After we sign the kids in, the instructor comes to meet us.  After sorting things out, Brennan is with Shauna and Emily is with Jon.  Since Em is doing so well, ALL boys and a boy instructor.  Oh oh, we'll see how that goes.  With little girls it's all about bonding...may have to search out a buddy for her.  Even though some kids are well advanced, all kids are taken out to the Chickadee lift.  It is the beginner lift where the instructors can evaluate the kids' abilities.  In talking with Jon, he said he can tell by the way the kids turn and the stance of their skiing as to the level they are at.  The first day sometimes has some shuffling before the right group is sorted out.  It only takes one run and Em is headed to the big slopes. (no surprise there).  Bren is on the magic carpet with his group and I can tell, ready to go a little faster.  Shauna keeps his group there until after lunch.  The kids break for an hour for lunch which is provided for them back where we started in the Snowbird center.  I join in to catch up.

Some things I learned.  This is for ages 4-6.  What if you have awesome 6 year old skiers, can they go to the next program?  No.. This age group is set apart by the yellow bibs they wear.  It indicates they are not to ride the lift alone and you can find them on the mountain.  The difference in the maturity between 5, 6 and 7 is incredible.  There are some mighty 6 year old skiers and they will be paired with the right kids.  As I learn observing Emily the second 1/2 of the day.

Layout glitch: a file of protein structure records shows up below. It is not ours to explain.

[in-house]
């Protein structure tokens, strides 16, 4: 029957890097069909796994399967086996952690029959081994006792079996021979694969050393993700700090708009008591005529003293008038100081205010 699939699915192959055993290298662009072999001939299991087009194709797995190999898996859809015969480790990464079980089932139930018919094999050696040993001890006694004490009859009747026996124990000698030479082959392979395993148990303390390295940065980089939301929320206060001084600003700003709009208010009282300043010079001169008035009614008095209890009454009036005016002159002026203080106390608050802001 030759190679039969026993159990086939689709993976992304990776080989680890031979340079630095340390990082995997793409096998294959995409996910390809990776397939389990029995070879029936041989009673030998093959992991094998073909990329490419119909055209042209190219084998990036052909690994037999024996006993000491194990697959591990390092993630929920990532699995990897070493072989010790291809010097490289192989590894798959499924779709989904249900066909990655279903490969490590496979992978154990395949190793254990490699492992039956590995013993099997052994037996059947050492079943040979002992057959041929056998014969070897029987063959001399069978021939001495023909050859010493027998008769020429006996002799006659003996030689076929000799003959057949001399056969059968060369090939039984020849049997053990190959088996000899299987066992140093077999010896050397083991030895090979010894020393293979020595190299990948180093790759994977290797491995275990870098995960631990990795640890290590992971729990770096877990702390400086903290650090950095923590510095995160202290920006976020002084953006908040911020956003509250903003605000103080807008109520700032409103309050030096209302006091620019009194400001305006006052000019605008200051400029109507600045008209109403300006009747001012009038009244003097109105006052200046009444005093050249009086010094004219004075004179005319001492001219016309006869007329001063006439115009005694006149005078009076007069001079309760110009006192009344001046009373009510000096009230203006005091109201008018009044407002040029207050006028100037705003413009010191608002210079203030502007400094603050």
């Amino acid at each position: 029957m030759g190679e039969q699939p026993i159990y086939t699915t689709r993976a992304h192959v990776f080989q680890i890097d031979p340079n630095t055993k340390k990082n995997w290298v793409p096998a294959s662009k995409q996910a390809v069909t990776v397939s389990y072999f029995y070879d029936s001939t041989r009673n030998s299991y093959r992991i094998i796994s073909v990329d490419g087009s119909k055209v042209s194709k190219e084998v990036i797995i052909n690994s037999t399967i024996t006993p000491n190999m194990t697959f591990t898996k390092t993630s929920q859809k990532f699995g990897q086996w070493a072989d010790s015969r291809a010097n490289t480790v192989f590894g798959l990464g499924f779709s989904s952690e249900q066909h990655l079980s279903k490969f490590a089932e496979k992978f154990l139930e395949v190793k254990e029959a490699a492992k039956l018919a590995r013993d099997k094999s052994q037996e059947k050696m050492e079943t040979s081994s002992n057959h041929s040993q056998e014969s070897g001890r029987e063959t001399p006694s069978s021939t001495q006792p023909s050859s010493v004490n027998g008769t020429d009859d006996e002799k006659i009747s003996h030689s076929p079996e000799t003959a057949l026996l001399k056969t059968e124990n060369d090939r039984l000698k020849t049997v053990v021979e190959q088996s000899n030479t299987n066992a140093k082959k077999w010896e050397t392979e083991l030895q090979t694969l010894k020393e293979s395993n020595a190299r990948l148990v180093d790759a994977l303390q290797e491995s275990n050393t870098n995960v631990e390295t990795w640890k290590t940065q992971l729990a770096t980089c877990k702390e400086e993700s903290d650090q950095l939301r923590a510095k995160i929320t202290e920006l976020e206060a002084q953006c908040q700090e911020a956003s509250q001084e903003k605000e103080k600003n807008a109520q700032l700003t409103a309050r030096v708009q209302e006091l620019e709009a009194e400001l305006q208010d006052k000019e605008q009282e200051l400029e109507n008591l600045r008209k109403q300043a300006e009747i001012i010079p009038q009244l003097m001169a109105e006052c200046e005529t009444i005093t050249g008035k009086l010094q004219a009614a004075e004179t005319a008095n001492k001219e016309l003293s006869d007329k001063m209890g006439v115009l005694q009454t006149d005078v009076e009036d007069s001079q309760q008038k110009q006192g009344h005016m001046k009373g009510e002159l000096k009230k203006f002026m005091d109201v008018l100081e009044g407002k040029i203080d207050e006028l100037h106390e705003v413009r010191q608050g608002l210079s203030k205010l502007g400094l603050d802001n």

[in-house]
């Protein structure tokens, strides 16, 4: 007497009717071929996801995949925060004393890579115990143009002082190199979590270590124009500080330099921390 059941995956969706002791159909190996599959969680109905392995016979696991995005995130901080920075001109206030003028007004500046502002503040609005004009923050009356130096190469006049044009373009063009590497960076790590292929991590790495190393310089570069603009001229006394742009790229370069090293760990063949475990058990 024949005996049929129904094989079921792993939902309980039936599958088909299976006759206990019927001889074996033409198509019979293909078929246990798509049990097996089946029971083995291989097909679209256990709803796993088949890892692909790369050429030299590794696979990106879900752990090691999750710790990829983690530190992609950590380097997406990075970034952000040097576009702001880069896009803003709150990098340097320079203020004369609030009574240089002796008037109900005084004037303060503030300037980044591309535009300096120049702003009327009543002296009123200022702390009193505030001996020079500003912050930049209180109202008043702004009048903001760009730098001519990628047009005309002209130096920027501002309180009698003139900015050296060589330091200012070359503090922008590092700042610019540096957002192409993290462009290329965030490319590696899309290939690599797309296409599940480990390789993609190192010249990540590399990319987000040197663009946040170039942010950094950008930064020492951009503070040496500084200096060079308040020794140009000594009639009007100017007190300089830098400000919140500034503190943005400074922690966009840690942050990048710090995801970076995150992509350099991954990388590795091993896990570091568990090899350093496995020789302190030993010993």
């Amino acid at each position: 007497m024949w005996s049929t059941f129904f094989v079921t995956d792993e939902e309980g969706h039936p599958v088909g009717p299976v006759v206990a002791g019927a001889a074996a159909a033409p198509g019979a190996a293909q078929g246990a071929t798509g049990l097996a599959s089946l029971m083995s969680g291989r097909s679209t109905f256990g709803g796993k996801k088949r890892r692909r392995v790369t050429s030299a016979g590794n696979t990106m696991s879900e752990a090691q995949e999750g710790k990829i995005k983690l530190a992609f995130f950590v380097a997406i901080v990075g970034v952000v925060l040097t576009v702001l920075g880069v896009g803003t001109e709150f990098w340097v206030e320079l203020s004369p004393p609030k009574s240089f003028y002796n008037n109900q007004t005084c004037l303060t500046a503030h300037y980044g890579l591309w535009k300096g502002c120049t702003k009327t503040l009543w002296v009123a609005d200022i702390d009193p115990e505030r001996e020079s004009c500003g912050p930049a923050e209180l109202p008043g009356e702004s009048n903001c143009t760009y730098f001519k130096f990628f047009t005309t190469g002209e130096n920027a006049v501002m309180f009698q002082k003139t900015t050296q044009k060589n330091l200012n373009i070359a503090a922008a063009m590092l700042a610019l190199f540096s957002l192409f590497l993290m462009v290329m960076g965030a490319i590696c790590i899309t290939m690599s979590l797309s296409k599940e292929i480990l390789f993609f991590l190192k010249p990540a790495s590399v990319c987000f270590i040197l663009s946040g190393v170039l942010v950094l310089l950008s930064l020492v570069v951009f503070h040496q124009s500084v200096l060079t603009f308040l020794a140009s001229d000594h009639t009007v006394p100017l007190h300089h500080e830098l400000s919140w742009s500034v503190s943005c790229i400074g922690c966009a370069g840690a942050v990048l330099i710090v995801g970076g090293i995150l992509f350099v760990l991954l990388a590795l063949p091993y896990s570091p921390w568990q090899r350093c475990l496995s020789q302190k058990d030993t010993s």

She's already on Mid-Gad lift with Jon teaching her safety and turning techniques.  Very important...no wedges.  In order to help with this, the kids do some bunny hops...check out the attached video above.  It teaches them balance and when they land..it's parallel, not the pizza wedge.  Hmmm, lets try this.  Nope, I'm hopeless. I'm skiing on new skis much longer than I'm used to. I think I might have to return to Chickadee with Bren.  So, off I go to find Bren.  He's just fine, wizzing down the hill, but getting tired.

As I check both kids out back at the Center, they are exhausted.  A quote from Jon "If I return them to you and they sleep on their way home, I've done my job".  Thanks, mission accomplished.  We'll be back next Saturday for round 2!

Couple of tips:

1. bring a backpack with a few snacks...no nuts (Jodi didn't listen to this one) and a water bottle

2. Add in an extra shirt/pants layer if need be. If it is a cold day, when they break for lunch, they can add a layer

3. Backpack can be used to clip on helmets, keep mits/hats/gaters in

4. Always use the drop off zone.  When going back to your car, Snowbird has a shuttle bus back to the parking lot. Don't even attempt to walk. My kids were crying by the time we got to the bus.  It's called tired!  The lovely bus driver dropped us right at the car.


If you're still looking for some deals for Christmas, check out this months coupon from Ski' N See.  Deals on kids Rossi packages or rentals!!